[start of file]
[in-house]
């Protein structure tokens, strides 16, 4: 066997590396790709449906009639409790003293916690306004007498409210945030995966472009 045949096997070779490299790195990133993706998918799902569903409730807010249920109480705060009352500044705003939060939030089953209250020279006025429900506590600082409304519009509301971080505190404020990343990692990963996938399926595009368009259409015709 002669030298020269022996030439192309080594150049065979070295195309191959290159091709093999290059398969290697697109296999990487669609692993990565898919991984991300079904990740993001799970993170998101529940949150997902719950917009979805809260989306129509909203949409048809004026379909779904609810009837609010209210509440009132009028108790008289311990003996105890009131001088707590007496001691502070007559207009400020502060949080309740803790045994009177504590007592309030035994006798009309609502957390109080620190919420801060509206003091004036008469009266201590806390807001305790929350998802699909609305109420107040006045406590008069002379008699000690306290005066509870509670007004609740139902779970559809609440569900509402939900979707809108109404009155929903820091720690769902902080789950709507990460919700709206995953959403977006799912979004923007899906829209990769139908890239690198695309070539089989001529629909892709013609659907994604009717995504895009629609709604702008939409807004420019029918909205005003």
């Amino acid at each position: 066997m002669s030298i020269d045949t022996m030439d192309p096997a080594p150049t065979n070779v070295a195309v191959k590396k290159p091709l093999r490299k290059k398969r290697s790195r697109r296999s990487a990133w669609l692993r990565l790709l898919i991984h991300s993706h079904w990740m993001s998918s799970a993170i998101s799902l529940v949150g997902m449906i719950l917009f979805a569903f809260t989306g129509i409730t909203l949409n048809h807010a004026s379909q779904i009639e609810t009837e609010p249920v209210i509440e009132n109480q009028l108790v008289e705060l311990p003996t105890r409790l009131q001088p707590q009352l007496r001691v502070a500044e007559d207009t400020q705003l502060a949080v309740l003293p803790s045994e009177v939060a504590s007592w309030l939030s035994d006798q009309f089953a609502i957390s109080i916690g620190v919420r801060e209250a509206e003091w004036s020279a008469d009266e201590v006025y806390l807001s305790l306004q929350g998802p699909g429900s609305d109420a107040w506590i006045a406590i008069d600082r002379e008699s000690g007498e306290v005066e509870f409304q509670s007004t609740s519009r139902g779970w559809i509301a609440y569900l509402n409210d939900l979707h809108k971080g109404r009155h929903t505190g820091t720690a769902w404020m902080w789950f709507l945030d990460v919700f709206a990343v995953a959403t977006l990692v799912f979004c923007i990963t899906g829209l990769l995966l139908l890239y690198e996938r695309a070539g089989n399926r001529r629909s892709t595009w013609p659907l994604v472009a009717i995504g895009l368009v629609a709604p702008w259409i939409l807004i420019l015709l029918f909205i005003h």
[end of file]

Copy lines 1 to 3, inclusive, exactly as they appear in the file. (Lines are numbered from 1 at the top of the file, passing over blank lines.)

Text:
[in-house]
């Protein structure tokens, strides 16, 4: 066997590396790709449906009639409790003293916690306004007498409210945030995966472009 045949096997070779490299790195990133993706998918799902569903409730807010249920109480705060009352500044705003939060939030089953209250020279006025429900506590600082409304519009509301971080505190404020990343990692990963996938399926595009368009259409015709 002669030298020269022996030439192309080594150049065979070295195309191959290159091709093999290059398969290697697109296999990487669609692993990565898919991984991300079904990740993001799970993170998101529940949150997902719950917009979805809260989306129509909203949409048809004026379909779904609810009837609010209210509440009132009028108790008289311990003996105890009131001088707590007496001691502070007559207009400020502060949080309740803790045994009177504590007592309030035994006798009309609502957390109080620190919420801060509206003091004036008469009266201590806390807001305790929350998802699909609305109420107040006045406590008069002379008699000690306290005066509870509670007004609740139902779970559809609440569900509402939900979707809108109404009155929903820091720690769902902080789950709507990460919700709206995953959403977006799912979004923007899906829209990769139908890239690198695309070539089989001529629909892709013609659907994604009717995504895009629609709604702008939409807004420019029918909205005003």
């Amino acid at each position: 066997m002669s030298i020269d045949t022996m030439d192309p096997a080594p150049t065979n070779v070295a195309v191959k590396k290159p091709l093999r490299k290059k398969r290697s790195r697109r296999s990487a990133w669609l692993r990565l790709l898919i991984h991300s993706h079904w990740m993001s998918s799970a993170i998101s799902l529940v949150g997902m449906i719950l917009f979805a569903f809260t989306g129509i409730t909203l949409n048809h807010a004026s379909q779904i009639e609810t009837e609010p249920v209210i509440e009132n109480q009028l108790v008289e705060l311990p003996t105890r409790l009131q001088p707590q009352l007496r001691v502070a500044e007559d207009t400020q705003l502060a949080v309740l003293p803790s045994e009177v939060a504590s007592w309030l939030s035994d006798q009309f089953a609502i957390s109080i916690g620190v919420r801060e209250a509206e003091w004036s020279a008469d009266e201590v006025y806390l807001s305790l306004q929350g998802p699909g429900s609305d109420a107040w506590i006045a406590i008069d600082r002379e008699s000690g007498e306290v005066e509870f409304q509670s007004t609740s519009r139902g779970w559809i509301a609440y569900l509402n409210d939900l979707h809108k971080g109404r009155h929903t505190g820091t720690a769902w404020m902080w789950f709507l945030d990460v919700f709206a990343v995953a959403t977006l990692v799912f979004c923007i990963t899906g829209l990769l995966l139908l890239y690198e996938r695309a070539g089989n399926r001529r629909s892709t595009w013609p659907l994604v472009a009717i995504g895009l368009v629609a709604p702008w259409i939409l807004i420019l015709l029918f909205i005003h």